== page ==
You’ve probably heard people talking about how important it is for every business to create a brand – regardless of whether it’s a Fortune 500 company or a one-person business. But, if you’re like many entrepreneurs, you may not know the true purpose of a brand and the benefits it can have on your business.
What Is a Brand?
The reason why brands are so misunderstood relates to the fact that they aren’t a tangible object. You can’t pick up a brand, and you can’t really even see it. Some people say that branding is the logo design you use or the font on your brochures. Unfortunately, they’re wrong.
For example, let’s look at Louis Vuitton, a designer brand that many Hollywood stars wear at award shows. Celebrities like Selena Gomez, Taylor Swift, and Cate Blanchett strut the red carpet in “LV” styles. If you described the LV brand, what adjectives would you use? Things like expensive, luxury, or designer to the stars might come to mind.
Jaclyn Smith is another designer. She sells her clothes at Kmart. Knowing that, how would you describe her brand? You might call it low-cost, fairly priced, or a designer for everyday wear.
But how do you know that? You can’t pick up the brand for either Louis Vuitton or Jaclyn Smith. Logo recognition might let you pick out their clothing, but other than that, those brands are defined by your perceptions.
What is the Definition of a Brand?
Seth Godin, a world-renowned author and marketing expert, says:
“A brand is the set of expectations, memories, stories, and relationships that, taken together, account for a consumer’s decision to choose one product or service over another.”
That’s why you could describe those brands. It is the collection of perceptions that create a brand, and not any one tangible aspect.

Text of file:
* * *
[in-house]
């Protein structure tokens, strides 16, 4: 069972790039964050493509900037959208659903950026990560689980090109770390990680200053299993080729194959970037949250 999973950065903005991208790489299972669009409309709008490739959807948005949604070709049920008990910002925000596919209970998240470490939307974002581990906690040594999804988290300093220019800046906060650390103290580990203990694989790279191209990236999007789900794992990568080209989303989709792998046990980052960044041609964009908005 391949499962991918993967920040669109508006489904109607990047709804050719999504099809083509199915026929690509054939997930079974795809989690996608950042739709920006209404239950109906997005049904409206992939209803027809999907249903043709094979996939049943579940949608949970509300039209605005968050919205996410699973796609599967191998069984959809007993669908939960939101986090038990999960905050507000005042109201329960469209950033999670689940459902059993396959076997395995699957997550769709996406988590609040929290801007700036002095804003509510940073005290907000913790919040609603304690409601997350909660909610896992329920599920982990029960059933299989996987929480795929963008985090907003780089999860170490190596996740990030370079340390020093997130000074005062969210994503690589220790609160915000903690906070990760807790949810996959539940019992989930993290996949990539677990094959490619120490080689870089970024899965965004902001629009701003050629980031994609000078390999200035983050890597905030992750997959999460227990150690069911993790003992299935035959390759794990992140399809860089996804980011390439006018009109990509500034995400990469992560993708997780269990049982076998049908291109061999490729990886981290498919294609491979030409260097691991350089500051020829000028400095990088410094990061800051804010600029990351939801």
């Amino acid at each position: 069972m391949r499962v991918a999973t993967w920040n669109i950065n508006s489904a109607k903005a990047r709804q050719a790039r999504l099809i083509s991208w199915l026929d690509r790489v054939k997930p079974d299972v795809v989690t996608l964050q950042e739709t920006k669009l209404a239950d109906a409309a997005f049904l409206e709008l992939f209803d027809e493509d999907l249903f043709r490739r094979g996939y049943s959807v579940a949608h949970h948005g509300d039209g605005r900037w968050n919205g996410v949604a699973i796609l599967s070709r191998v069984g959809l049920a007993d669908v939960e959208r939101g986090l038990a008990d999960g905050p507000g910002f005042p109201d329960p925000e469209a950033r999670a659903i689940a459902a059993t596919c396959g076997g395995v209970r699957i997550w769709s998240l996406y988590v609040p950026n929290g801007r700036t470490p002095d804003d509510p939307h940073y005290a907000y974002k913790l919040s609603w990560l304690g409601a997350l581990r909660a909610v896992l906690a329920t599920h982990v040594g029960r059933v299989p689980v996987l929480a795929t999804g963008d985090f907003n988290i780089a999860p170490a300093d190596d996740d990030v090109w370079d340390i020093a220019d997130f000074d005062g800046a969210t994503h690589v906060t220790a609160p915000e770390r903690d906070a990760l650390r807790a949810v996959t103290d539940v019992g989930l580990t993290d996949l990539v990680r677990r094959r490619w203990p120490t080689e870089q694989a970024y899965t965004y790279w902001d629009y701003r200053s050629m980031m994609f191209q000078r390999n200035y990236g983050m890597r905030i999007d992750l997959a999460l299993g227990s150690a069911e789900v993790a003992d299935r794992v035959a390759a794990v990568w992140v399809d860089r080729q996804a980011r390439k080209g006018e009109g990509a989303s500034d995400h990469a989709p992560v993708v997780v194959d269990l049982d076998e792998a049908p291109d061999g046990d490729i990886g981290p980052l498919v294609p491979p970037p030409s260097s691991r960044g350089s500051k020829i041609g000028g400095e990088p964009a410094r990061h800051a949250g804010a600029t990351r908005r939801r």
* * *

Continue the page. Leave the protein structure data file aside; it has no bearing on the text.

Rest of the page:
Do You Need a Brand?
A brand helps consumers choose one product or service over another. That’s true for your business too. Every entrepreneur faces a complex market filled with competitors; you need a brand to stand out from your competition. That’s critical
Without a brand, Louis Vuitton would be just another designer.
Until you, as an entrepreneur, have defined your brand, you’re just another person starting a business.
Yes, You Can Define a Brand
You may think, “But I do the same thing as every other (appraiser or home inspector or insurance agent or mortgage loan officer or real estate agent).” That’s not really true, but it might feel that way sometimes.
Consider bottled water – what could be more generic than that? Nevertheless, the brands have differentiated themselves. Evian lets you “live young,” Perrier is “the ultimate refreshment” and Fiji is “created entirely by nature.”
You can create your own brand by thinking about the things you do that are different from your competitors. For example:
- Look at your competitors’ websites to determine how your services differ from theirs.
- Pay attention to what your clients say about why they choose to work with you.
- Pay attention to horror stories you’ve heard in your industry; your strength may be how you help your customers avoid those pitfalls.
Do you have a brand? How does it translate online? If you don’t have a brand, now is the time to create one. Use it to grow your business by standing out in an industry crowded with competitors.